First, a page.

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ten in a language which the people generally understood, were made up in a great measure of sayings from the Agada, with accounts of the festivals and other occasions on which they were employed. The evil was augmented by introducing the poems of Eliezer Hakkaler, which are chiefly of a didactic nature, and not at all calculated to excite feelings of devotion. When the people came, in process of time, to take an active share in the exercises of the synagogue, these pieces were recited aloud as unintelligible formulæ; for to understand them requires a knowledge of the Hebrew language and of the Agada, such as the mass of the people could not possibly possess. These defects are much less conspicuous in the ritual adopted by the Jews of Spain and Portugal, and which is chiefly compiled from the productions of Solomon ben Gabirol. This man, although he lived only till about his thirtieth year (between 1040-50 and 1070–80), distinguished himself by his philosophical treatise, entitled the Art of Improving the Mind (WDM 0.772 718 ); besides which he was an excellent commentator and poet. He founded and closely adhered to a strict system of metre and rhyme, and his religious poems are characterized by a biblical style and a truly poetic cast of thought; they comprise hymns (noupa), prayers (nason), and elegies (1913), and are very numerous. In order to give a better idea of the character of his poetry than can be communicated by mere description, we will conclude with an extract or two from his compositions. The following verses, which, it will be perceived, consist of couplets of sixteen syllables each, form the introduction to his poem entitled the Royal Crown.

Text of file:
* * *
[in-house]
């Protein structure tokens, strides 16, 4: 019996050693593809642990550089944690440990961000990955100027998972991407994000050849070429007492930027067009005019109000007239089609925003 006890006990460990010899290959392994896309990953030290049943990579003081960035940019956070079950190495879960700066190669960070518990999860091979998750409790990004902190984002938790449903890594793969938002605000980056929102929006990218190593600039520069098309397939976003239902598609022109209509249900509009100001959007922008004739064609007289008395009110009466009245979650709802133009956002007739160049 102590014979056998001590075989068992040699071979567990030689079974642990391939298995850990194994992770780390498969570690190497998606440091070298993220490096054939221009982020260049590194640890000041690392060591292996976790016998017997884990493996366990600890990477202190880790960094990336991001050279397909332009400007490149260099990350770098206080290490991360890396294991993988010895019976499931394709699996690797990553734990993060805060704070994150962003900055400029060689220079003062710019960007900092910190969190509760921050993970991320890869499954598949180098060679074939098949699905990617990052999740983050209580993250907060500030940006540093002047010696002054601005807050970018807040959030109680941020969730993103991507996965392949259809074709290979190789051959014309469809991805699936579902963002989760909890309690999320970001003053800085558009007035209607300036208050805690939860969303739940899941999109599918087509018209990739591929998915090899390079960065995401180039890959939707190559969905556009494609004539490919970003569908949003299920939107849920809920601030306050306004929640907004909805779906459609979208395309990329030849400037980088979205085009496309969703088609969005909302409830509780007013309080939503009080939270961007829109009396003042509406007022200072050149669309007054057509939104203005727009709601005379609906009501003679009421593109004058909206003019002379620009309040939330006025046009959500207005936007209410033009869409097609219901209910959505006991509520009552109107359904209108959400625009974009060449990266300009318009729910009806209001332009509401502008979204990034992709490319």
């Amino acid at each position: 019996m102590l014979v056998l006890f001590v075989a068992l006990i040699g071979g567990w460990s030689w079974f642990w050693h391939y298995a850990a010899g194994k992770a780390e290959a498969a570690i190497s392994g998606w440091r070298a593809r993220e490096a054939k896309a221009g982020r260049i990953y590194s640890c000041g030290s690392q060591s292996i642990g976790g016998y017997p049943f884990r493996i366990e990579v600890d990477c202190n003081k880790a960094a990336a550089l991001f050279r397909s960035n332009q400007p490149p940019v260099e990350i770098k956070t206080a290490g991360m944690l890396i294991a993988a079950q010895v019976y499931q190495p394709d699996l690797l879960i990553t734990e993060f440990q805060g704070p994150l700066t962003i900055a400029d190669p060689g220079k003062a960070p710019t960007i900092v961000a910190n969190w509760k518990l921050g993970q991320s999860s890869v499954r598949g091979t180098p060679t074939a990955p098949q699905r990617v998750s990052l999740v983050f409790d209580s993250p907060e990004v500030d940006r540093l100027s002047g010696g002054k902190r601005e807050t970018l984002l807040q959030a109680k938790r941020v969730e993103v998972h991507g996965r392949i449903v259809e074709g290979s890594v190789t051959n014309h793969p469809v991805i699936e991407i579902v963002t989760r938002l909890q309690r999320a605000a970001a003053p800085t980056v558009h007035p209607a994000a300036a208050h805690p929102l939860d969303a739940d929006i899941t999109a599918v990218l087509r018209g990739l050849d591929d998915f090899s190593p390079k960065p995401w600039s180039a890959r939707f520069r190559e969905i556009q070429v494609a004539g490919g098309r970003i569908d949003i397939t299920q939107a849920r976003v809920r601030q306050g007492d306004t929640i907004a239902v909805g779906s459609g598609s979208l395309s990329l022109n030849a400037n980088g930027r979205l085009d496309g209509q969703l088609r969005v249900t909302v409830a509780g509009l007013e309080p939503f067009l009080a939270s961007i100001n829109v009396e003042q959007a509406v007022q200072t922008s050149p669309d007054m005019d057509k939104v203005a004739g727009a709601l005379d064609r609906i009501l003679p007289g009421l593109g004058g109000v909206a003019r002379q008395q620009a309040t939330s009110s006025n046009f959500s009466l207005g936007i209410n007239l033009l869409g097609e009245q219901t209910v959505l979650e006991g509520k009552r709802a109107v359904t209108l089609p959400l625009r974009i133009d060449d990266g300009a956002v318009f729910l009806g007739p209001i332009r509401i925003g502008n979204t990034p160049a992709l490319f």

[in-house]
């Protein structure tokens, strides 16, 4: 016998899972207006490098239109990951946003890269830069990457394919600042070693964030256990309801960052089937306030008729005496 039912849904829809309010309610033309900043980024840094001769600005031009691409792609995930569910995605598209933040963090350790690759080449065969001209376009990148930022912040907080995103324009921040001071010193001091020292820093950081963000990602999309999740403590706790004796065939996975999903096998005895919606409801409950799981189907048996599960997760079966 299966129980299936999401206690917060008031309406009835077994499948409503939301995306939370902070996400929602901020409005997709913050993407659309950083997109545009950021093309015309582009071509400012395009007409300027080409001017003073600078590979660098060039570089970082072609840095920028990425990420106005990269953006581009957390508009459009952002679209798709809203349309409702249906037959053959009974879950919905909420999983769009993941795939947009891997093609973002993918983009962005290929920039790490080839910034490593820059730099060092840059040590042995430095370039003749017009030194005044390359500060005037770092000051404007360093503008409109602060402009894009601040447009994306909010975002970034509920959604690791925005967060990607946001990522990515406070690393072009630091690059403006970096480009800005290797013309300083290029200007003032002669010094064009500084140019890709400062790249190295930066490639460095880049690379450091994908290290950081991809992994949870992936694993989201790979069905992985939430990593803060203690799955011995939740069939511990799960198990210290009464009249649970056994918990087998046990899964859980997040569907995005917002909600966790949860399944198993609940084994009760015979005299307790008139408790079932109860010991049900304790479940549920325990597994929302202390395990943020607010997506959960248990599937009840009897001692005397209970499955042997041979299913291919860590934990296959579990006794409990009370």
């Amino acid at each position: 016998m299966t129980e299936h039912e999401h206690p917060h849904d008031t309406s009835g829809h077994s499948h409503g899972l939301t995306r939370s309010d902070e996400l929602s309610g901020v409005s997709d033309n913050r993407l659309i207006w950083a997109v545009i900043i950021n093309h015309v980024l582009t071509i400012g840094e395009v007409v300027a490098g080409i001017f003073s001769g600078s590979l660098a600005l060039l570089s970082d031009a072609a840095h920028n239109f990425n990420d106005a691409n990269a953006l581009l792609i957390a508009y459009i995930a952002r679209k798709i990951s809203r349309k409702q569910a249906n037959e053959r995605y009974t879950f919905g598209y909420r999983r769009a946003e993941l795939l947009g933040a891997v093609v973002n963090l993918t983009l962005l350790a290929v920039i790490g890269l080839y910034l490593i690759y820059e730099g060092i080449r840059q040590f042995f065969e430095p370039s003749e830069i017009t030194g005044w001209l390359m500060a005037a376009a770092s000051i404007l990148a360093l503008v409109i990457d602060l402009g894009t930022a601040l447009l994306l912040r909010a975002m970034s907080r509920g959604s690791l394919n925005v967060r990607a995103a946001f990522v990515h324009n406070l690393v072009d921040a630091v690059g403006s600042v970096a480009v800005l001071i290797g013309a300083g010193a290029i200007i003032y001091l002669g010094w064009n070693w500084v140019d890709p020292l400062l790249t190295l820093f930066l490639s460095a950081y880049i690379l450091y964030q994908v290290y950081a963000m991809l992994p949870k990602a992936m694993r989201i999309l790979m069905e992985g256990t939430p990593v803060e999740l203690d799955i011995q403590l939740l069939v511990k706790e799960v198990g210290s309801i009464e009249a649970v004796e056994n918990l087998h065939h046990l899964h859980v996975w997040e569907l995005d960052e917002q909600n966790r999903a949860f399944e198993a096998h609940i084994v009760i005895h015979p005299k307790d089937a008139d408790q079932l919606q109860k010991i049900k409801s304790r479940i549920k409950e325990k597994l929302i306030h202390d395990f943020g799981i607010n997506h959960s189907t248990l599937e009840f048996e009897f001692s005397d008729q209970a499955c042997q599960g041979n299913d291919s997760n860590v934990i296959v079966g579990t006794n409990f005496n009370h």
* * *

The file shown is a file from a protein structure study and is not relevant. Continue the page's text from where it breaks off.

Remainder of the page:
כִּי בָהּ יִלְמַד וְשֶׁר וּזְכוּת : בִּתְפִלָּתִי יִסְכָּן־בָּבֶר סִפַּרְתִּי בָה פַּלְאֵי אֵל חַי • בִּקְצָרָה אַךְ לֹא בָאֵרִיכוּת: שַׁמְתִּיהָ עַל רֹאשׁ מַהֲלָלַי וּקְרָאתִיהָ כֶּתֶר מַלְכוּת: